The Gadarene Demoniac in Context
Sermon preached by Fr. Antony Hughes on Sunday, October 25, 2015
The Reading from the Holy Gospel according to St. Luke. (8:26-39)
I would like to begin my sermon this morning with a perfect quote from Hafiz to set us on the right path. "I wish I could show you when you are lonely or in darkness the astonishing light of your own being." I think that is what Jesus did for everyone he met, even to those who rejected him.
Every person and situation Jesus met in the Gospels was unique and merited the Lord’s undivided attention and he gave it. I always wonder about the details scripture leaves out. What happened between the Gadarene man after his healing while the herdsmen were rushing after their pigs? The distance between the city and the lake was pretty substantial! How much time elapsed before the townspeople came to see that had happened? All we know is that when they arrived he was dressed sitting at the feet of the Lord and “in his right mind.” That last detail is by far the most important one.
Think of this man’s terrible, prolonged suffering. He had been stigmatized as a man possessed. “Demon-possessed” had become his self and his social identity. He lived in poverty among the tombs, without clothing and often shackled in chains. His psychotic behavior was frightening and explainable in those demon-obsessed days in only one way: he must have been invaded by external, demonic forces. As we know many diseases were attributed to demons in the ancient world, particularly those no one knew what to do about. Who then knew how to treat madness?
So, we must read this story in the light of the times. In fact, all literature must be read with a view of the historical and cultural context or we miss the meaning intended by the author. In first century Palestine we have a cultural milieu that was like a thick soup filled with ingredients from all over the Roman Empire and beyond. The Silk Road ran right through Palestine bringing people with their varying perspectives, including religions and philosophies right through Judea and beyond. We know that the time of exile in Babylon affected the practice of Judaism significantly. It was only after that period that Judaism took the demonology so seriously. In the Old Testament there are hints of it, but not much else.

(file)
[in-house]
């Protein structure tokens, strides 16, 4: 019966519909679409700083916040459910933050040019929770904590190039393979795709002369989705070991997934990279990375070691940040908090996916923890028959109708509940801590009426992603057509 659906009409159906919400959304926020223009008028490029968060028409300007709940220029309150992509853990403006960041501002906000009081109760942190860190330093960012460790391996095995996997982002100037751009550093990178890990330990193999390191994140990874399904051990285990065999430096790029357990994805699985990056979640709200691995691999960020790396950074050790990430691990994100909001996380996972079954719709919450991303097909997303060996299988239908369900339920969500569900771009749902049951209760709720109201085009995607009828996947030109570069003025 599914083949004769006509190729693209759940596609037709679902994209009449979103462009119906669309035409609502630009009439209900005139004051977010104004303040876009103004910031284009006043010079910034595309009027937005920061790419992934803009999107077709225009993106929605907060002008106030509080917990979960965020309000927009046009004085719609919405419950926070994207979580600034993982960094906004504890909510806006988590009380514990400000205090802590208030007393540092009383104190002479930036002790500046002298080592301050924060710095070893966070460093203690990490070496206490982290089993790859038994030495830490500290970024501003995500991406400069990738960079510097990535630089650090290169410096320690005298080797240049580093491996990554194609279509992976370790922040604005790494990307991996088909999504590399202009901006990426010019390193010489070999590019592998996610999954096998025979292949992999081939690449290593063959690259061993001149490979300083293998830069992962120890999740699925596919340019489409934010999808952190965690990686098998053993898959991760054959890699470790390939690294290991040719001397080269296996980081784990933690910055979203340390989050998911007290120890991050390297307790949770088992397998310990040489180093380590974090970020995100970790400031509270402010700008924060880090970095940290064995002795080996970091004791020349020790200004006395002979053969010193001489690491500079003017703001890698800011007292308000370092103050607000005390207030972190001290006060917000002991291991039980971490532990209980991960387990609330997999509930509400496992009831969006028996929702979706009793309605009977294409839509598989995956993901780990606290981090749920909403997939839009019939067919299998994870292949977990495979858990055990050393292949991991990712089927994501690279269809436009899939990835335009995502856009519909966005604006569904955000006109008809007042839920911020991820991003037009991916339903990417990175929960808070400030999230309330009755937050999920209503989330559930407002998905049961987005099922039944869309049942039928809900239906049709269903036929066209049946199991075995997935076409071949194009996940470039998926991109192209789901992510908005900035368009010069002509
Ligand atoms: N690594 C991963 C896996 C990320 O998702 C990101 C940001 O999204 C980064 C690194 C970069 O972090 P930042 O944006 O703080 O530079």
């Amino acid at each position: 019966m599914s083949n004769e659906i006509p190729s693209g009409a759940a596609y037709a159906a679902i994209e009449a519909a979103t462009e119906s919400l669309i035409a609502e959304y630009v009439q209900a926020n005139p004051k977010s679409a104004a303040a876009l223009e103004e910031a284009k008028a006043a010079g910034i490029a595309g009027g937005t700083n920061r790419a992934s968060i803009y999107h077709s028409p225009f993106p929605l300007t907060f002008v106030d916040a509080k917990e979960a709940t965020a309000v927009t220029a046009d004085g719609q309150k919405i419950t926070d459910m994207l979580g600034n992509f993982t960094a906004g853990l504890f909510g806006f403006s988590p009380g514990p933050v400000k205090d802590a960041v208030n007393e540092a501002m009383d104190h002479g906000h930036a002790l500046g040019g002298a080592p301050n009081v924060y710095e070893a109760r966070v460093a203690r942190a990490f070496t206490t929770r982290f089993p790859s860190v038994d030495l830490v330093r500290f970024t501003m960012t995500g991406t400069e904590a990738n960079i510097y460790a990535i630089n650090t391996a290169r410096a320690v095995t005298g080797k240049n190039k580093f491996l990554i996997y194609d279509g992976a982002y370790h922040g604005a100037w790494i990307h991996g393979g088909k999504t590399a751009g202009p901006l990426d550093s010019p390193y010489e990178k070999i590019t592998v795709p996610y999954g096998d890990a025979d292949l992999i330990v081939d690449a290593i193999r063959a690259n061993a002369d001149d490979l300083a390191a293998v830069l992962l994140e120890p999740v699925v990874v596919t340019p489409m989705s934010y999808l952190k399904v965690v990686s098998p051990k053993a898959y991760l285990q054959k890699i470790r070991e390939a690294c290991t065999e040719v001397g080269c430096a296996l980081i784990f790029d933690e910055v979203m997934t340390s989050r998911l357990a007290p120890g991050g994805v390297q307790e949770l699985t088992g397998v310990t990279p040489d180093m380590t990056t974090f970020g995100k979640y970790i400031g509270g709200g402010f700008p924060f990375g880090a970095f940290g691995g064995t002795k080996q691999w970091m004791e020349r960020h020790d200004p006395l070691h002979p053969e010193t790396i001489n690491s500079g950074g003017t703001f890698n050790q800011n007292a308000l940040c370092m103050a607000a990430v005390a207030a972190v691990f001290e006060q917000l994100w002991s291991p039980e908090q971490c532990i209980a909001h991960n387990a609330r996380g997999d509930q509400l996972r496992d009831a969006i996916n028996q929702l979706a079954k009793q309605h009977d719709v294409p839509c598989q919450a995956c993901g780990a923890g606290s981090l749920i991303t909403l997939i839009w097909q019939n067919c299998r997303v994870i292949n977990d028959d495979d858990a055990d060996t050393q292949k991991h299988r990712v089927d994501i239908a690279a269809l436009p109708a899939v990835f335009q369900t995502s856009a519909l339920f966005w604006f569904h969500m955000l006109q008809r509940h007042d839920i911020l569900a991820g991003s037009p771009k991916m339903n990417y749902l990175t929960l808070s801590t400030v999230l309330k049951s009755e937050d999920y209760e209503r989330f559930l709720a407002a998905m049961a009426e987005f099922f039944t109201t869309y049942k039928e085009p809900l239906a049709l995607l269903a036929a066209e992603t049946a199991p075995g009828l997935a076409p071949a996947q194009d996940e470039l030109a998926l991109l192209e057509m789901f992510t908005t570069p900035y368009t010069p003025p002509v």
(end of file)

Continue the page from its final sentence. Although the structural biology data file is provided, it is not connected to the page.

If you look into the context of today’s reading you find some surprising things. Here is an example from ancient myth and astronomy. In the night sky the ancients saw constellations as we do, but with different names than we have. Three of them were called the Mad Dog, the Pig and the Abyss. They were in close conjunction with each other. One of the myths had something to do with the abyss constellation chasing the pig constellation with a view to devour it. It is interesting that we see this scenario played out in today’s Gospel. Madman (mad dog), swine (the pig) and the demons’ fear of being cast into the abyss. Almost certainly some of the Gadarenes who were not Jews could make the connection. They may well have heard stories about the three as children. The early church saw Jesus as the end of all religion and the one who gave meaning in his person and ministry to all the myths and beliefs of humanity entire. We have seen this already in the first icon of the Nativity of Christ if you recall with animal representations of Egyptian gods and the Wide Men coming over the hill in the vestments of Mithraic priests. They all gathered at the manger where God was incarnate to offer worship.